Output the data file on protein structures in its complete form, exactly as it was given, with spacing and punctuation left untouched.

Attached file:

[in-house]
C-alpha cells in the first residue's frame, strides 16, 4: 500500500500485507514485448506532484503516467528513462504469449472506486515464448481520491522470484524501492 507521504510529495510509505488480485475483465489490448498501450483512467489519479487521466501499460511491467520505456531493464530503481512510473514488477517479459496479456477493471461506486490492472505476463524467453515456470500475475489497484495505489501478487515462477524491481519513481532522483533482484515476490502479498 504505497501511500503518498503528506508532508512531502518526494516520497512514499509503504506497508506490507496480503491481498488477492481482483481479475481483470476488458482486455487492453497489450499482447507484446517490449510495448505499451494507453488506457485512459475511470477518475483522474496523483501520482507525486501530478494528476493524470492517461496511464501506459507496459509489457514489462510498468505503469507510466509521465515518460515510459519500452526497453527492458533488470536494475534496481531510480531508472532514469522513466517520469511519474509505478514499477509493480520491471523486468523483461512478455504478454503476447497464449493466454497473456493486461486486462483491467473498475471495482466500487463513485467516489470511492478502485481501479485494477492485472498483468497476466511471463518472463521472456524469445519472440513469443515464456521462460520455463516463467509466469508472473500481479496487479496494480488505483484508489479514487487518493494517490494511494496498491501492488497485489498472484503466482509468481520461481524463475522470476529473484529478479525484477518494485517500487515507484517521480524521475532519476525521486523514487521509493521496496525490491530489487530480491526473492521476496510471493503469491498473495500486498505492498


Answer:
[in-house]
C-alpha cells in the first residue's frame, strides 16, 4: 500500500500485507514485448506532484503516467528513462504469449472506486515464448481520491522470484524501492 507521504510529495510509505488480485475483465489490448498501450483512467489519479487521466501499460511491467520505456531493464530503481512510473514488477517479459496479456477493471461506486490492472505476463524467453515456470500475475489497484495505489501478487515462477524491481519513481532522483533482484515476490502479498 504505497501511500503518498503528506508532508512531502518526494516520497512514499509503504506497508506490507496480503491481498488477492481482483481479475481483470476488458482486455487492453497489450499482447507484446517490449510495448505499451494507453488506457485512459475511470477518475483522474496523483501520482507525486501530478494528476493524470492517461496511464501506459507496459509489457514489462510498468505503469507510466509521465515518460515510459519500452526497453527492458533488470536494475534496481531510480531508472532514469522513466517520469511519474509505478514499477509493480520491471523486468523483461512478455504478454503476447497464449493466454497473456493486461486486462483491467473498475471495482466500487463513485467516489470511492478502485481501479485494477492485472498483468497476466511471463518472463521472456524469445519472440513469443515464456521462460520455463516463467509466469508472473500481479496487479496494480488505483484508489479514487487518493494517490494511494496498491501492488497485489498472484503466482509468481520461481524463475522470476529473484529478479525484477518494485517500487515507484517521480524521475532519476525521486523514487521509493521496496525490491530489487530480491526473492521476496510471493503469491498473495500486498505492498